53. Prior to 1975, did any person file a Workers Compensation claim for asbestos-related injury against this defendant or against any Workers' Compensation insurance carrier which provided coverage for this defendant? If so, state the total number of such claims and, for the first 20 such claims state:
a. The date of such claim;
b. The name of the claimant;
c. The case number;
d. The court in which the claim was filed;
e. The identity of this defendant's custodian of documents evidencing such claims.
ACL answered those interrogatory questions, as well as question number 4, in the following manner:
Response No. 4: From 1925 to 1986, ACL's sole business activity was the mining and milling of raw chrysotile asbestos fiber, a naturally occurring mineral substance and not a product. ACL's raw chrysotile asbestos fiber was sold F.O.B Thetford Mines, Quebec, Canada. Further, ACL has never sold any of its raw chrysotile asbestos fiber to any of plaintiff's alleged exposure sites.
Response No. 5: Objection; vague, ambiguous, irrelevant and not reasonably calculated to lead to the discovery of admissible evidence. Subject to and without waiving said objections, see defendant's response to Interrogatory No. 4 above, which is incorporated by reference herein.
* * * *
Response No. 11: Objection; overbroad, unduly burdensome, irrelevant and not reasonably calculated to lead to the discovery of admissible evidence. Subject to and without waiving said objections, see defendant's response to Interrogatory No. 4 above, which is incorporated by reference herein. By way of further response, ACL states that raw chrysotile asbestos is a hydrous magnesium silicate (H4, Mg3, Si2, O2) and is generally white or off-white in color. ACL's fiber was packaged in plastic polyethylene or paper bags. Prior to the use of paper and/or plastic bags, jute bags were used. The bags bore the printed name of the company, and a statement of weight, fiber grade and the initials of the mine from which it was obtained.
ACL labeled packages containing its asbestos fiber with the words:
Contains Asbestos Fibre
Avoid Creating Dust
Breathing Asbestos Dust May Cause
Serious Bodily Harm
This label has been prescribed for use by the United States Department Of Labor, Occupational Safety and Health Administration pursuant to 29 C.F.R. 1910.1001. It was promulgated in 1972. Prior to that time and commencing in January 1970, ACL labeled bags of raw asbestos fibre with the notice:
Caution-This bag contains chrysotile asbestos fibre. Persons exposed to this material should use adequate protective devices as inhalation of this material over long periods may be harmful.
In 1980, the following wording was put on the bags:
Contains Asbestos Fibres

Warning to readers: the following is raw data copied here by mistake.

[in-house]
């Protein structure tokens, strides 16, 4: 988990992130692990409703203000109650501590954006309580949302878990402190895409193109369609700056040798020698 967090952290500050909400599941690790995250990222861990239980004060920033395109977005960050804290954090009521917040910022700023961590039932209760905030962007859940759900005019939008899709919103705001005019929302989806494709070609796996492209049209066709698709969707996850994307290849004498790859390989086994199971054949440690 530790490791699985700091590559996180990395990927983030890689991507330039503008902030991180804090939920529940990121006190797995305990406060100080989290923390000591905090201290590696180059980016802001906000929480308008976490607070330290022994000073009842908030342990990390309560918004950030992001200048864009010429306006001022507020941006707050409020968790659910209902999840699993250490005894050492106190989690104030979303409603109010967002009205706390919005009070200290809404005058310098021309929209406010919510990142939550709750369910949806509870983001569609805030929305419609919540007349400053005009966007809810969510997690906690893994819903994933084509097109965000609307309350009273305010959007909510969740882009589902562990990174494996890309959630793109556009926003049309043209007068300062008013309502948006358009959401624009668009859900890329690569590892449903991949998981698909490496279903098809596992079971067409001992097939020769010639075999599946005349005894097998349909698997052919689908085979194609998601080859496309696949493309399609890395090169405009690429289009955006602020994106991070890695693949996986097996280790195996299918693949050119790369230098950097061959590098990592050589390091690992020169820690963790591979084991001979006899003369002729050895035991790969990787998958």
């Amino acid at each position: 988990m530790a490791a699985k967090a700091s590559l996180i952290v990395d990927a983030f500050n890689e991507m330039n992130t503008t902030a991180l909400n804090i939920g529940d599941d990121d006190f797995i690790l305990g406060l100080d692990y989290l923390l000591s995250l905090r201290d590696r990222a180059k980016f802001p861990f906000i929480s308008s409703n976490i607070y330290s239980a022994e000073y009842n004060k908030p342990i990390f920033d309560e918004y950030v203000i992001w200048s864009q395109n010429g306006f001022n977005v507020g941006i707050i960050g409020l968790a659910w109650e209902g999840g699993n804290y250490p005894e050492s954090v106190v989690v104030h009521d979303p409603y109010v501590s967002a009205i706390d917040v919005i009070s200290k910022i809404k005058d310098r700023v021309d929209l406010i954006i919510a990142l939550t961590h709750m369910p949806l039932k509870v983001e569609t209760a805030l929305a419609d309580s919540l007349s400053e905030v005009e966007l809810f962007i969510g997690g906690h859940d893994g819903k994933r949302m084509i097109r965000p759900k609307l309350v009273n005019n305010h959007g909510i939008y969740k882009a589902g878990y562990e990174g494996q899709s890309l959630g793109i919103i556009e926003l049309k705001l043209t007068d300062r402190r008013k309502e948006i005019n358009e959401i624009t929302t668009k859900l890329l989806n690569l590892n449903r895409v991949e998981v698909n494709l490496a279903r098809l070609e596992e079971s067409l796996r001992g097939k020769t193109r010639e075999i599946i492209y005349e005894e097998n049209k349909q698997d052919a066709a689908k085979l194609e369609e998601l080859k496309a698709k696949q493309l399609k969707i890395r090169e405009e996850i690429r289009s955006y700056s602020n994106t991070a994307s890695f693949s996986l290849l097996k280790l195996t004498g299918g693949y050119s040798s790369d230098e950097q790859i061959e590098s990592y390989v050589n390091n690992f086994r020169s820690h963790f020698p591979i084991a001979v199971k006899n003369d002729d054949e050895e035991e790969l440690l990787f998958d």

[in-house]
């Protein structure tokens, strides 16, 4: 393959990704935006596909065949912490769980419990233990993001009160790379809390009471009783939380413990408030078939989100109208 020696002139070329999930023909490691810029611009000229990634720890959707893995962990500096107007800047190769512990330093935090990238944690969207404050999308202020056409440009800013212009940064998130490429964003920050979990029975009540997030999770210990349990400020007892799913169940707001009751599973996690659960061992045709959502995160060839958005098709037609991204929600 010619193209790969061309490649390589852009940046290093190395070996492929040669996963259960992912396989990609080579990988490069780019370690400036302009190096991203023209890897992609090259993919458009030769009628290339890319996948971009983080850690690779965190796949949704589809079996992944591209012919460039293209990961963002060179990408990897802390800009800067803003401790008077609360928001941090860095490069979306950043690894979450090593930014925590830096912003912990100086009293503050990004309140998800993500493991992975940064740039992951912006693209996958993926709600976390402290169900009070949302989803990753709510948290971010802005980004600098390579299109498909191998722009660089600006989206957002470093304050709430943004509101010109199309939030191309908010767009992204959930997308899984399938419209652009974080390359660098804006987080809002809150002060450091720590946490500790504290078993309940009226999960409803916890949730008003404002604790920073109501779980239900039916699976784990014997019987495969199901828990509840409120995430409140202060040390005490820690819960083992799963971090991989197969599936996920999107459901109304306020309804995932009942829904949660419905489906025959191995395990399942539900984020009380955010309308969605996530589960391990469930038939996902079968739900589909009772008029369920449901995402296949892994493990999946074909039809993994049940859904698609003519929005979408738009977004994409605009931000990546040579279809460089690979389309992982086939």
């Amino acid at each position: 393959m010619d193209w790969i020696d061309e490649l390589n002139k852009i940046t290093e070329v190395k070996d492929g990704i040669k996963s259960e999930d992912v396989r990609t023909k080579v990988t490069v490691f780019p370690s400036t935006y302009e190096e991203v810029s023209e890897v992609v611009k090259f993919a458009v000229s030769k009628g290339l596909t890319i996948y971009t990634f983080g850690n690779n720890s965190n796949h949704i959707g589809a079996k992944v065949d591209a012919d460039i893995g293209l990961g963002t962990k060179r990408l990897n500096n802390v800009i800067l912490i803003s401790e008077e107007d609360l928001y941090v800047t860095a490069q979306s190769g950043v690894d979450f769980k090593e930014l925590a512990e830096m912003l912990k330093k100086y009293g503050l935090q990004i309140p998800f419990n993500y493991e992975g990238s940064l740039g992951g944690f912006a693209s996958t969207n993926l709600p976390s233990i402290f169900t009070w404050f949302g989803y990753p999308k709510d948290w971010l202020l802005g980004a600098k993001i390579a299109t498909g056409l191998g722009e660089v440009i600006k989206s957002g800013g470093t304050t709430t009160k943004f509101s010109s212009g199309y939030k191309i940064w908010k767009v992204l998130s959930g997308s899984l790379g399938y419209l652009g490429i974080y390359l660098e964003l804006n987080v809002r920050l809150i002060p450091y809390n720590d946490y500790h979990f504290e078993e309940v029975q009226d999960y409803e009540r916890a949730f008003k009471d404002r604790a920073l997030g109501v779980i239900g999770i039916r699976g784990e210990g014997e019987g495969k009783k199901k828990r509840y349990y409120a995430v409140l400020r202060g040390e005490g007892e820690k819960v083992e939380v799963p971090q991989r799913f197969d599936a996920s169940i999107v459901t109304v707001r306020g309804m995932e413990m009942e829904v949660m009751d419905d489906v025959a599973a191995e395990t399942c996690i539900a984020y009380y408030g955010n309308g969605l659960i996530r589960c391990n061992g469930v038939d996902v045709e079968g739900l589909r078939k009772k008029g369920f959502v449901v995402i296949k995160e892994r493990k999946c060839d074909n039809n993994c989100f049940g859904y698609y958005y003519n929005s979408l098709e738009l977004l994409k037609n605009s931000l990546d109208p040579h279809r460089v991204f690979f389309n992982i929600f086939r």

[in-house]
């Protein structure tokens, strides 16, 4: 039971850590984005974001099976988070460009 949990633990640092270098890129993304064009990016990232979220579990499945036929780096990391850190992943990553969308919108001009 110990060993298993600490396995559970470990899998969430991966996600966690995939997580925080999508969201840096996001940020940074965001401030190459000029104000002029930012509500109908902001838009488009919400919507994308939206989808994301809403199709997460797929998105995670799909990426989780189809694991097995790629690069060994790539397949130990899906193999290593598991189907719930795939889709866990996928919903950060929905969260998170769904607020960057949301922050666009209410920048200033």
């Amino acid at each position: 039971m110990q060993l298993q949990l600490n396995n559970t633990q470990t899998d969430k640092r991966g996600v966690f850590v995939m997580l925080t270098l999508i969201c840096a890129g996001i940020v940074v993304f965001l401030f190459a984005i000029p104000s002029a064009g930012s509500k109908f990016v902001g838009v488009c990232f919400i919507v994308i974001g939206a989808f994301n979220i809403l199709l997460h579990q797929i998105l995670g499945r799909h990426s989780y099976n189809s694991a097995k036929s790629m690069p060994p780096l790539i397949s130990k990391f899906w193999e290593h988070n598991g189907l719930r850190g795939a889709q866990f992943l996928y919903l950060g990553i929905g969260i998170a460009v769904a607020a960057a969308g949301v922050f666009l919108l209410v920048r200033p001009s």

Avoid Creating Dust
Breathing Asbestos Dust May Cause Cancer
And Other Fatal Diseases
Smoking Greatly Increases The
Lung Cancer Risk
There are literally thousands of uses for raw chrysotile asbestos fiber and ACL's fiber was sold to sophisticated purchasers and/or users.
* * * *
Response No. 21: Objection; overbroad, unduly burdensome, irrelevant and not reasonably calculated to lead to the discovery of admissible evidence. Subject to and without waiving said objections, ACL was, at one time, an associate member of the Quebec Asbestos Mining Association ("QAMA") and an associate, non-voting member of the Asbestos Textile Institute ("ATI"). The exact dates of membership are unknown.
* * * *
Response No. 24: See defendant's response to Interrogatory No. 21 above, which is incorporated by reference herein.
* * * *
Response No. 46: Objection; overbroad; unduly burdensome, irrelevant and not reasonably calculated to lead to the discovery of admissible evidence. Defendant objects to this interrogatory to the extent that it is not limited in time or scope to plaintiff's alleged exposure. Subject to and without waiving said objections, ACL states that it has never sold or supplied any of its raw chrysotile asbestos fiber, which is not a product, to any of the plaintiff's alleged exposure sites.
* * * *
Response No. 53: Objection; overbroad; unduly burdensome, irrelevant, and not reasonably calculated to lead to the discovery of admissible evidence. Since plaintiff is not alleged to have been an employee of answering defendant, its internal operating procedures regarding its own employees are immaterial, irrelevant and not reasonably calculated to lead to the discovery of admissible evidence. Further, the Workers' Compensation system in effect in the Province of Quebec is so different from any system that would be applicable here, that any comparison between the two would be completely irrelevant, immaterial and not calculated to lead to discovery of admissible evidence. Additionally, ACL cannot divulge the names of any claimants without their consent as this would violate the "ARPPIPS."